@Jeremy - Your point is well taken. But what of a country like the USA, which rarely has any indigenous athletes in the Olympics. Would you title a post "Michael Phelps wins 8 golds for Denmark" (or Sweden - not sure of the origin of his name). My point is, when do you raise such a question and when do you leave it alone? If Christine were second, third or, say, sixth generation British would you ask the same question?

Thanks for the information on Great Britain in international competition. I have always wondered why Great Britain can send its 'nations' to events that I thought were meant only for countries to compete in. I still don't understand.

half past crazy,  8:38 pm  

She's British. And she's a drugs cheat.

End of.

mizchif 10:10 pm  

OMO, see muscle!

Lost at the Other End of the World 8:12 am  

"The aim was to provoke discussion on national identity and sport generally, and more specifically, on the fault-line between alternative identities that this particular Gold medal represents."

Haba Jeremy,

These are the prattles of a cornered man. The moment dem catch am, e begin speak big-big grammar: "national identity," "fault-line," and so on an so forth. No be only "fault-line," e go soon be Edo Line too.

Anengiyefa 11:52 am  

half past crazy said...
She's British. And she's a drugs cheat.

End of.

I havent heard anything more offensive in recent times. A drugs cheat is one who has failed a drugs test. Christine was never tested, so calling her a drugs cheat is totally out of order.

To the anonymous who said that Asafa Powell and Usain Bolt were inspired by the likes of Donovan Bailey and Linford Christie, I say this; that mere inspiration without grooming and development support is not enough to achieve what Usain Bolt, Shelley-Ann Fraser, Veronica Campbell, Sherone Simpson, Kerron Stewart, Melaine Walker all of Jamaica have acheived at the Olympic Games. They were better prepared than everybody else, and the results prove it. And lets not forget that the athlete who came a close second in Christine Ohuruogu's race, Shericka Williams is also a Jamaican.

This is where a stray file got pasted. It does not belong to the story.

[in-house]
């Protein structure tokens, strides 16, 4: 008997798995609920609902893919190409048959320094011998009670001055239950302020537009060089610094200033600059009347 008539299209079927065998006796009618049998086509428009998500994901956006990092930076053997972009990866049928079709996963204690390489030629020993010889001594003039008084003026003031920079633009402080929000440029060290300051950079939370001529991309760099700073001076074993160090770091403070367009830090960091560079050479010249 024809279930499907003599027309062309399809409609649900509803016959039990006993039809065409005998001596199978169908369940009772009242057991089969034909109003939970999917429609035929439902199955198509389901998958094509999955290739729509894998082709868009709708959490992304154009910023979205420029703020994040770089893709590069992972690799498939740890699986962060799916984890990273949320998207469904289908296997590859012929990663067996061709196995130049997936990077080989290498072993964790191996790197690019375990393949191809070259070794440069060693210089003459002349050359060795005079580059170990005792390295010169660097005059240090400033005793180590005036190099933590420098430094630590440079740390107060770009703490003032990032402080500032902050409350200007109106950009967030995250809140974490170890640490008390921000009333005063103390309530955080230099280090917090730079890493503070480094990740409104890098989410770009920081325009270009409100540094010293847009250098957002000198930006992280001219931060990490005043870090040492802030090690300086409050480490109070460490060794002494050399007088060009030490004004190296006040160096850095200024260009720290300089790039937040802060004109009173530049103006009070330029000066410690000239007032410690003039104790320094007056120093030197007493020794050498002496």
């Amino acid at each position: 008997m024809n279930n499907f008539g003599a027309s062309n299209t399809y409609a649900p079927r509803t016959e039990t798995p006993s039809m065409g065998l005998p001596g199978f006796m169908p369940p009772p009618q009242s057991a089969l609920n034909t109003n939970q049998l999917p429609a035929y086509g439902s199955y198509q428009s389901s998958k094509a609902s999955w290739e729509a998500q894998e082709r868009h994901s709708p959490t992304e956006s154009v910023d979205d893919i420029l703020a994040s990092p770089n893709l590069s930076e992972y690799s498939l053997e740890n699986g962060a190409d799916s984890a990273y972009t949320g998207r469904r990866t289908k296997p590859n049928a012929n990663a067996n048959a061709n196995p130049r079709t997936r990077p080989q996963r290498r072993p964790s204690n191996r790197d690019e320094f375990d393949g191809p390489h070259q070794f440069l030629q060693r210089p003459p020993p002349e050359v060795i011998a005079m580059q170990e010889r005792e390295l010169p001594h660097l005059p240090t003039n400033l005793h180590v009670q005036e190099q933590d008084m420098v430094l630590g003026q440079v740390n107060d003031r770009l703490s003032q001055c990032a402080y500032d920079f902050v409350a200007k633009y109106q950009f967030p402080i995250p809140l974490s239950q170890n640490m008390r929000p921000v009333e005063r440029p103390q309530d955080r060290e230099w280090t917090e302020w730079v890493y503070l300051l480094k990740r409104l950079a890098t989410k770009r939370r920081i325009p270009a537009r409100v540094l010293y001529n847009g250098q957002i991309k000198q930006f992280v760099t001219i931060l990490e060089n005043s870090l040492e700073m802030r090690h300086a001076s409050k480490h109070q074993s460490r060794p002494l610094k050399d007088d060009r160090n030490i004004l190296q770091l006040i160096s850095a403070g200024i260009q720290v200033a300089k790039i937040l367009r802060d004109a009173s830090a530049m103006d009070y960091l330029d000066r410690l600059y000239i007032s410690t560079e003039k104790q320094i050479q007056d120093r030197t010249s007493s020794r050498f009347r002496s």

Jamaica is doing the right things. Lets learn from them.

Waffarian 2:46 pm  

where is the long assed comment i left here? chei!

half past crazy,  3:17 pm  

"I havent heard anything more offensive in recent times. A drugs cheat is one who has failed a drugs test. Christine was never tested, so calling her a drugs cheat is totally out of order."

Anengiyefa, there's nothing offensive about what I said. Ohuruogu is a drugs cheat. I didn't say she failed a drugs test. It's like someone standing up in court and saying, "Your honor, I'm not a thief. I never got a chance to spend the money I took."

If you miss one drugs test, you're probably a cheat, but there's a small chance you honestly forgot (though, notice, no one ever forgets to show up for a race or match). If you miss two drugs tests, you're almost certainly a cheat. If you miss THREE as Ohuruogu has done, it's a certainty you're using illegal substances, and you should be banned from the sport for life and, for sure, you shouldn't be given the chance to win an Olympic Gold.

She's British. That's her choice. She's also a cheat. That, too, is her choice. Nothing concern Nigeria for this one.

Anengiyefa 3:45 pm  

@ half past crazy said... youre wrong, because a court has examined the evidence and decided that Ohuruogu's missing the drugs tests was inadvertent. She was never tested and found to be positive. To be a cheat you must have taken drugs or deliberately failed to attend for a test, neither of which applied to Christine. Get off your high horse. The lady deserves all the glory she has earned.

anonymaus,  6:04 pm  

In response to ..."Jamaica is doing the right things. Lets learn from them."

Check out this link, an informative insight, I believe as to how Jamaica is shining at the 2008 Beijing olympics.


anonymaus,  6:25 pm  

n Africa, Nigeria is one of the few countries with potential to be a sporting powerhouse — it has 140 million citizens and billions of dollars yearly in oil revenues. But the corruption and mismanagement that have left the country impoverished also have undermined its sports infrastructure.

Many of Nigeria's top athletes live abroad and don't train regularly with their teammates. What training facilities do exist in Nigeria are substandard.

Top Olympic officials had to step in earlier this year to ban numerous doctors and dignitaries angling to get a government-paid trip to Beijing. At some past Olympics, officials outnumbered competitors.

Taken from http://news.realclearsports.com

Chi-Chi 6:47 am  

I wish I caught this moment on TV. She did great!